If you’re a property owner in Lee County, by now you’ve probably received one of those letters informing you of the new tax value of whatever it is that you own, whether it’s a home, a commercial property, or something else.

Those letters are the result of the county’s revaluation for 2019, which by law must be conducted at least once each eight years. Lee County, however is on a four year cycle and last did a revaluation in 2013; another one set for 2017 was delayed for two years, putting us where we are today.

And while property values in Lee County increased on average – residential values increased by an average of three to four percent, and commercial/industrial values went up by 30 percent on average – what that looks like for your property tax picture later in the year is yet to be seen. The Board of County Commissioners will set the property tax rate for fiscal year 2019-20 sometime before July.

All that is per Michael Brown, the reappraisal coordinator who gave a recent presentation on the revaluation effort to the Sanford Board of Realtors. And while many tax values changed, Brown said those rates don’t necessarily reflect a market price for a property.

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“Our point in time is Jan. 1, 2019,” he said. “If properties thereafter sell for a different value, we’re not going to change our information. Our value is going to stay in place unless something changes until the next revaluation. Markets go up and down – we can’t change value for inflation or because of economic changes.”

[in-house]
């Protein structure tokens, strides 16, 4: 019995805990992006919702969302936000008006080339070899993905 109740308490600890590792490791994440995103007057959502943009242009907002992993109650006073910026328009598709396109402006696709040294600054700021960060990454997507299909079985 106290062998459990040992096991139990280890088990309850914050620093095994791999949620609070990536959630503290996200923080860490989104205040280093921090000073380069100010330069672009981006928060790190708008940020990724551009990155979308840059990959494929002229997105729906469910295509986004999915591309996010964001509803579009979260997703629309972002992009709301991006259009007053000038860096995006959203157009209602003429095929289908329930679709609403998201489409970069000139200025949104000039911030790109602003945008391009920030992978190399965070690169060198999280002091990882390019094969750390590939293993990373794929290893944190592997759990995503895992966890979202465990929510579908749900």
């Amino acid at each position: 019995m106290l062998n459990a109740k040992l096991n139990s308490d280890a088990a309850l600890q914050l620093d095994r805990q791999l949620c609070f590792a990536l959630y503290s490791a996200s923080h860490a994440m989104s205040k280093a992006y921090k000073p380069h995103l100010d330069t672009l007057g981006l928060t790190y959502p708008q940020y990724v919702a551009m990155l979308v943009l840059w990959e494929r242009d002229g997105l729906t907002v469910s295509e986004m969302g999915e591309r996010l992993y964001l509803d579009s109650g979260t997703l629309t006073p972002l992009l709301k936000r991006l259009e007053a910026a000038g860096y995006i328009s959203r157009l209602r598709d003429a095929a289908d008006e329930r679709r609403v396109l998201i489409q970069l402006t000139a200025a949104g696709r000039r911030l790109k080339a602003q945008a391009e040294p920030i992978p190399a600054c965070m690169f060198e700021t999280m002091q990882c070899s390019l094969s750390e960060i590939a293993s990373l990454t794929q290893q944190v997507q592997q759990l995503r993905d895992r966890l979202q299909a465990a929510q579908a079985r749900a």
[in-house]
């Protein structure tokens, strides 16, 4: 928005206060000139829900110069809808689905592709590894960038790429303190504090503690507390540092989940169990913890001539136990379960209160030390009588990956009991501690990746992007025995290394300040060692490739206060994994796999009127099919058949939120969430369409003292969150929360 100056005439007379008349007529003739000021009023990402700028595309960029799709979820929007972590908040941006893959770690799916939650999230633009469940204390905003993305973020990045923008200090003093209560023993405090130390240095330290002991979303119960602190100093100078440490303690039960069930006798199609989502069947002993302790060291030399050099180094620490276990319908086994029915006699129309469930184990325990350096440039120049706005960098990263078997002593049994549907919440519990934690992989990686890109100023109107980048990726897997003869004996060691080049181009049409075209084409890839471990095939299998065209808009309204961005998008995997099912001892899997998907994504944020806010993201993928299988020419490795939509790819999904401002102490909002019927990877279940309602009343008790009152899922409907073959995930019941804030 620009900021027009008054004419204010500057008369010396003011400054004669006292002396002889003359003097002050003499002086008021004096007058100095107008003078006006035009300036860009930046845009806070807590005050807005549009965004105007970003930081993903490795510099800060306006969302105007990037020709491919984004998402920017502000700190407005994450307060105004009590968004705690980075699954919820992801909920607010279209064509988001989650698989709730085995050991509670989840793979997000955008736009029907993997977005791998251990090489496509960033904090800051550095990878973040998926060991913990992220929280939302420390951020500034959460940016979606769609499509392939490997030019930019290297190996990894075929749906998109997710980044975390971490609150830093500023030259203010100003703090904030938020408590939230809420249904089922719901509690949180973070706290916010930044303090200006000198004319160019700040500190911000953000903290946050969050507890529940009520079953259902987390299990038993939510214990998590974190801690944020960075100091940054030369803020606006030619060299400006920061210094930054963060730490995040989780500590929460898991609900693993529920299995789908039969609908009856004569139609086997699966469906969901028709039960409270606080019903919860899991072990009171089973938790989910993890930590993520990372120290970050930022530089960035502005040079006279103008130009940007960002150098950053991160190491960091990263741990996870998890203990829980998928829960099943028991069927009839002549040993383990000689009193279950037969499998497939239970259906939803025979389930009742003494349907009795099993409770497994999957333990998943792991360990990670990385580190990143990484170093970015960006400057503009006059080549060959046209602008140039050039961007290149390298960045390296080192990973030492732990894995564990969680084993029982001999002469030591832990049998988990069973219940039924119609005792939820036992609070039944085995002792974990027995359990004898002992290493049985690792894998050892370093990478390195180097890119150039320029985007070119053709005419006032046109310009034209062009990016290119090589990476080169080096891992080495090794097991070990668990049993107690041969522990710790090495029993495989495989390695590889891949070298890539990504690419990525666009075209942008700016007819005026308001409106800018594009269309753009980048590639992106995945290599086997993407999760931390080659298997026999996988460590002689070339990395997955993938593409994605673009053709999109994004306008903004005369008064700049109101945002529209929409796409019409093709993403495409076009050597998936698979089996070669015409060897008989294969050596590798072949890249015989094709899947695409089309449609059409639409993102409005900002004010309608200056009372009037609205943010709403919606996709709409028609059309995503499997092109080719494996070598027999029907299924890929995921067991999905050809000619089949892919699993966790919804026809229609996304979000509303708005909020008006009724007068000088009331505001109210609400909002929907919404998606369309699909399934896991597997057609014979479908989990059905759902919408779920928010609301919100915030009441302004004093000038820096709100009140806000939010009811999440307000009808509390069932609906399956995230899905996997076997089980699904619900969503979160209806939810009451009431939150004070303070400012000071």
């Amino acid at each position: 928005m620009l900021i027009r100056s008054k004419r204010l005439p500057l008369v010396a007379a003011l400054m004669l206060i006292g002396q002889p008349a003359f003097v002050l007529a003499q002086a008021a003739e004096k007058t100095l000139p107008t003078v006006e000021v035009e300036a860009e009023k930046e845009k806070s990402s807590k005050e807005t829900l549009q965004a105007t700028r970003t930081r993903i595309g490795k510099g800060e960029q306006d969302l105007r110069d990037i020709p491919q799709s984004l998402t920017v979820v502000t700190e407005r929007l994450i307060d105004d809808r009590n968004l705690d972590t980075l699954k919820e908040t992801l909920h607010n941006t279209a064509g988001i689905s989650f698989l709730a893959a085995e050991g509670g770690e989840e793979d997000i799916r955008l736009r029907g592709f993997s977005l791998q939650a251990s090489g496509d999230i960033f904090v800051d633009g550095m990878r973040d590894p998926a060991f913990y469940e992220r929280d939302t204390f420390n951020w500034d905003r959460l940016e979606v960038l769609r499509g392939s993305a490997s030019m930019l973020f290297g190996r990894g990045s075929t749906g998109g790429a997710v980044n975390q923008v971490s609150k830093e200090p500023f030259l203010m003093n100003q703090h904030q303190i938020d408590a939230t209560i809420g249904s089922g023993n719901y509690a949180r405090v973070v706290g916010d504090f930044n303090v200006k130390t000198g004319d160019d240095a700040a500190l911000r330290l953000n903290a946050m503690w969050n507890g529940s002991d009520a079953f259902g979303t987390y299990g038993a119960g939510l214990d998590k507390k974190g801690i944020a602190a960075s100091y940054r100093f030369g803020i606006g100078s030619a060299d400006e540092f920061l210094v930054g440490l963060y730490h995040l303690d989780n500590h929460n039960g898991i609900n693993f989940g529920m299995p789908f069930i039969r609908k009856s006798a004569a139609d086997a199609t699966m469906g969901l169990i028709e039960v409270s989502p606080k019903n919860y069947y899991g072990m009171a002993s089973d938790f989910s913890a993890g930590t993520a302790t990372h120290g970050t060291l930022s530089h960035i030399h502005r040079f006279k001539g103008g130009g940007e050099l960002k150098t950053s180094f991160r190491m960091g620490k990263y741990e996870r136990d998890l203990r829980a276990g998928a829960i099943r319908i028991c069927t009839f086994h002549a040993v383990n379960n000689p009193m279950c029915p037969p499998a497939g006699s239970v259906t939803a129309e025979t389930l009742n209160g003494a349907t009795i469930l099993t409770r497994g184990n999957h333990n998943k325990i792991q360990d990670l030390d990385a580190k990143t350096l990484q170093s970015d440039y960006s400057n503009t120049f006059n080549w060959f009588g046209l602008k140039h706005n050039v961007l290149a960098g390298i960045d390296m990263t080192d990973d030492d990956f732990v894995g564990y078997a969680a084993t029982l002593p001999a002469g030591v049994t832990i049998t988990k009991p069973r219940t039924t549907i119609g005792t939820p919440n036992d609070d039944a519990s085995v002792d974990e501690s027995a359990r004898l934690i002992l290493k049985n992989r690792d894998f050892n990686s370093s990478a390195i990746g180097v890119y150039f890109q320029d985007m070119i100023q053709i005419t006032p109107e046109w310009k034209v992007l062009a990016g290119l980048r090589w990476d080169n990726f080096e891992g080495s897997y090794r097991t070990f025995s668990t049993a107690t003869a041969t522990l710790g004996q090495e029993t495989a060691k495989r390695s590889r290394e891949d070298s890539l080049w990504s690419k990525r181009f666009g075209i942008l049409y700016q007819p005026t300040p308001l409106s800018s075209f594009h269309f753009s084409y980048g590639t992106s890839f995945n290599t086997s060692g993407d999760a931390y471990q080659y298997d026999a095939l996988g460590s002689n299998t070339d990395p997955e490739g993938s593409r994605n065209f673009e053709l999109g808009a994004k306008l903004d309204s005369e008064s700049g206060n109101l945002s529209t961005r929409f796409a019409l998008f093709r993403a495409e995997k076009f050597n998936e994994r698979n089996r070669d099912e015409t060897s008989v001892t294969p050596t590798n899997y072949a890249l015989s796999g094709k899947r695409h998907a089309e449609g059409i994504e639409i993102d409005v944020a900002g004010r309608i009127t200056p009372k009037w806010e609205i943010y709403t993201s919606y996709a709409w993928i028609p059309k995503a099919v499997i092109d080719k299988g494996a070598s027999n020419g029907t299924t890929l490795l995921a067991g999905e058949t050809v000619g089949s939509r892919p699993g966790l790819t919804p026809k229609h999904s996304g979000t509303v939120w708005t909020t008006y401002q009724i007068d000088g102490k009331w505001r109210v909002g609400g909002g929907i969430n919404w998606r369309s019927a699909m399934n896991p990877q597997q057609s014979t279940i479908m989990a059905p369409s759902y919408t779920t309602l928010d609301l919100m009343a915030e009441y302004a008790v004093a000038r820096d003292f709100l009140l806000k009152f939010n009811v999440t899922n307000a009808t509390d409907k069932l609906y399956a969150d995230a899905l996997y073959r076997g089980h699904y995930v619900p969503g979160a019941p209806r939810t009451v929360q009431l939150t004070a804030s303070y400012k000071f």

Of course, property owners can appeal the new values – Brown said it’s not unheard of, especially in cases where properties see a dramatic increase in value – but he stressed that the revaluation process is a fair one based on a number of factors, including comparison to other nearby properties, changes and upgrades to the property, and more.

“With this reappraisal, we’re gonna take all property in the county – land, residential, commercial/industrial properties, and we’re gonna establish new values using a few approaches to value,” he said. “We’re gonna be talking about cost approaches, replacement costs, depreciation, the sales approach. And we’ll be talking about the income approach for income-producing properties.”

Property owners wanting to appeal their new values need to do so informally by March formally by May. You can start that process by contacting the Lee County Tax Department at (919) 718-4660. Appeals can also be made online at http://www.leecountync.gov. According to Brown, those wishing to make an appeal should be prepared to show why they feel the change in property value is incorrect.

“We’re looking for information to help us understand what you’re trying to convey to us. Documentation is key,” he said. “Information that you have that shows that your property should be valued at a different value, that will be key.”